The Decline of Brick and Mortar Sales

Last year, retailer’s survival was pushed to the limit as they were forced to pull rabbits out of hats in an incredibly short space of time, just to keep their doors open. Faced with the realisation of how behind the curve many businesses were in retail technology business unusual, pushed retail innovation to the brink. This may seem like the understatement of the year but to be reminded is to understand the tenacity and resilience of retailers who through innovative change, are turning challenges into opportunities.

The reality check as reported in Business Insider detailed how more than 8,000 U.S. stores closed last year from H&M, to Macy’s, Fossil, and Gap – with experts predicting 10,000 possible closures in 2021. Starbucks alone closed 400 mall-based locations choosing to invest in drive-thru and pick up store formats instead, while other retailers that didn’t close filed for bankruptcy including J Crew, Nieman Marcus, and JCPenney. Closer to home well-known names around for decades such as Edcon filed for bankruptcy, Time Freight’s business came to a halt and prominent The Kitchen in Cape Town closed its doors.

That said, in a recent Forbes article [May 2021] it was reported that in-store retail is bouncing back based on the understanding that there is still uncertainty about the outlook going forward. The key contribution to this turnaround is where major retailers have adopted an omnichannel approach that integrates online sales and store locations for comparison shopping, purchases and returns. Highlighting the importance of the close link between in-store and online sales channels with the prediction that this sales strategy will continue to generate demand for physical store locations.

“Imagine a world where the fluidity between online and offline is so seamless we no longer think about them as separate channels. In-store assistants will be as informed as Google search. They will understand customers as if they were on a first-name basis, access to inventory will be seamless regardless of location and same day delivery will be standard,” said Melissa Gonzalez, Group CEO The Lion’esque Group

A Deloitte’s opinion piece explained that over and above tactical and operational considerations critical for retailers to consider when it comes to sustaining brick-and-mortar, is the need to re-examine who they are as a business, asking the following questions. How has the customer evolved after the crisis and what are their expectations, needs, behaviours and priorities? Does the business need to evolve the value proposition accordingly? What are the key best-selling products and high-interest categories customers care about today and what new categories, services and business models are tabled for consideration? And lastly, what is the impact on the store channel and its role in customers’ lives?

“Brick and mortar retailers have always had to inventively bob and weave well before the pandemic side-swiped consumer behaviour that set a trajectory for a new set of shopping expectations. The need for change was already shifting on the understanding that retail innovation was headed for a part-physical, part-digital experience at some point as giants like Amazon set warning bells ringing way back when. By being forcibly thrown out of a perceived comfort zone a new operational space was created for innovative brick-and-mortar retailers to find their fit,” said Mike Smollan, Chief Growth and Innovation Officer, Smollan.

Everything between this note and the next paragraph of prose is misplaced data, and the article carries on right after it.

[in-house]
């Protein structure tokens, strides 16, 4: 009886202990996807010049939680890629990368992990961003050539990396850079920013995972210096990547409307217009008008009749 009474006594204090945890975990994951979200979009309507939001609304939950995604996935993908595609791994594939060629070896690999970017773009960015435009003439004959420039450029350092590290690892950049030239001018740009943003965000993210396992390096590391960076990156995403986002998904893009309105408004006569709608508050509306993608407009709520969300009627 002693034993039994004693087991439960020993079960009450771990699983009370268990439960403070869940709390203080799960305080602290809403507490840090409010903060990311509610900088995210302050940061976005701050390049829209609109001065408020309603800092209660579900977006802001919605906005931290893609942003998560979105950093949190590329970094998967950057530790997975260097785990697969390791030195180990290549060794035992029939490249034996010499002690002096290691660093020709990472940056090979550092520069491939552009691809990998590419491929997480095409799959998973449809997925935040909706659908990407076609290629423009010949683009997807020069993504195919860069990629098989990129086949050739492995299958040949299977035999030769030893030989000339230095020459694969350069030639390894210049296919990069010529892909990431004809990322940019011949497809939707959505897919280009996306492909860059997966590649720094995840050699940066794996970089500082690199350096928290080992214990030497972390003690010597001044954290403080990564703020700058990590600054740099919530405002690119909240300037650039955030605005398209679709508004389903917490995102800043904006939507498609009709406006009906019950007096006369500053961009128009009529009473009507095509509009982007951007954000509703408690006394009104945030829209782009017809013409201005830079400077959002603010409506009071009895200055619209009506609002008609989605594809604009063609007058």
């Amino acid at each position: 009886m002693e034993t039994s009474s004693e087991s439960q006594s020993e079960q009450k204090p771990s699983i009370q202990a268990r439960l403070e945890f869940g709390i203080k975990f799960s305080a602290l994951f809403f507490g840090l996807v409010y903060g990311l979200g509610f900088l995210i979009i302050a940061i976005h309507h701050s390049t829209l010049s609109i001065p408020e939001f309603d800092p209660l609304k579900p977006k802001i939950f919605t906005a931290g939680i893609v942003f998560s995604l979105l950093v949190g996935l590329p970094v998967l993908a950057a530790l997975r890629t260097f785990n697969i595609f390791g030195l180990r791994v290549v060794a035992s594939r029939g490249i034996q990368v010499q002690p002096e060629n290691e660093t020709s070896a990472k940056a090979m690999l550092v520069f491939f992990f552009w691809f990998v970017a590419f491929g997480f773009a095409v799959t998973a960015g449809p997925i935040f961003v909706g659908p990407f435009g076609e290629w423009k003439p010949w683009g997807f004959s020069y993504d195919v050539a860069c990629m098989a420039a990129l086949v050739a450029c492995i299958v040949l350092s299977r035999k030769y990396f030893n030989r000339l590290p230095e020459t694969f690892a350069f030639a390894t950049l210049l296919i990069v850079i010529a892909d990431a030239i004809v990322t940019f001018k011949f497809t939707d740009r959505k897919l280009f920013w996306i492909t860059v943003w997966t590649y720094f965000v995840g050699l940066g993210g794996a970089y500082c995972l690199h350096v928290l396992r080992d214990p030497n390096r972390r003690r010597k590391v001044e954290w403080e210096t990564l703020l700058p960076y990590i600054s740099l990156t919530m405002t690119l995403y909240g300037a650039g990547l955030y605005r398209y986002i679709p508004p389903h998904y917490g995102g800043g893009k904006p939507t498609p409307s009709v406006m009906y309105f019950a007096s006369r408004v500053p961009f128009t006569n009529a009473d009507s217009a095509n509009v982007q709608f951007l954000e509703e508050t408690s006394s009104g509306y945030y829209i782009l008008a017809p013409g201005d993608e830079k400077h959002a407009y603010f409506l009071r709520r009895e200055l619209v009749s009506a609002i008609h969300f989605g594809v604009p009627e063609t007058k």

Nowadays, consumers are on the hunt for a shopping experience that provides for engaging, ease of purchase moments that offer a wide variety, deals and discounts and ultimately excellent customer service.  With that in mind, Deloitte’s offered the following four challenge orthodoxies to consider as retailers adopt a ‘be prepared to pivot’ approach to running retail stores by – creating emotional loyalty not just transactional loyalty and recognizing returning customers in-store the same way one does online; selling different things, differently by offering curated subscriptions, personal shopping services and virtual designs to validate product concepts; re-thinking a stores purpose as a showroom or by changing the ratio of back-of-store to front-of-store to support greater online fulfilment needs or use store space to set up a call centre or virtual shop for customers and lastly, be digital first, even in-store and beyond a website and an app, by livestreaming shopping events or continuing to improve contact-less payments.

Forbes magazine (August 2021) suggested that one could speculate with the boom in ecommerce that traditional retail is dying, however there are a significant number of consumers who have always preferred to see, touch, and feel products before purchasing them. As brick-and-mortar evolves to hang on to market share, retail marketing needs to evolve with it, with a few proposed areas for consideration going forward – omnichannel marketing is more important than ever across every customer touchpoint; in-person experiences incentivise people to shop such as roadshows and pop-ups; there is a growing focus on feature marketing as opposed to traditional brand marketing and the fact that physical stores offer opportunities to build loyalty by making the store a destination that brings brand attributes to life.

Economic analyst for BRG Keith Jelinek said, “There has not been a better time to rethink how to go to market more efficiently, capture market share and be a leader in the new world that lies ahead to not only survive but to thrive.”

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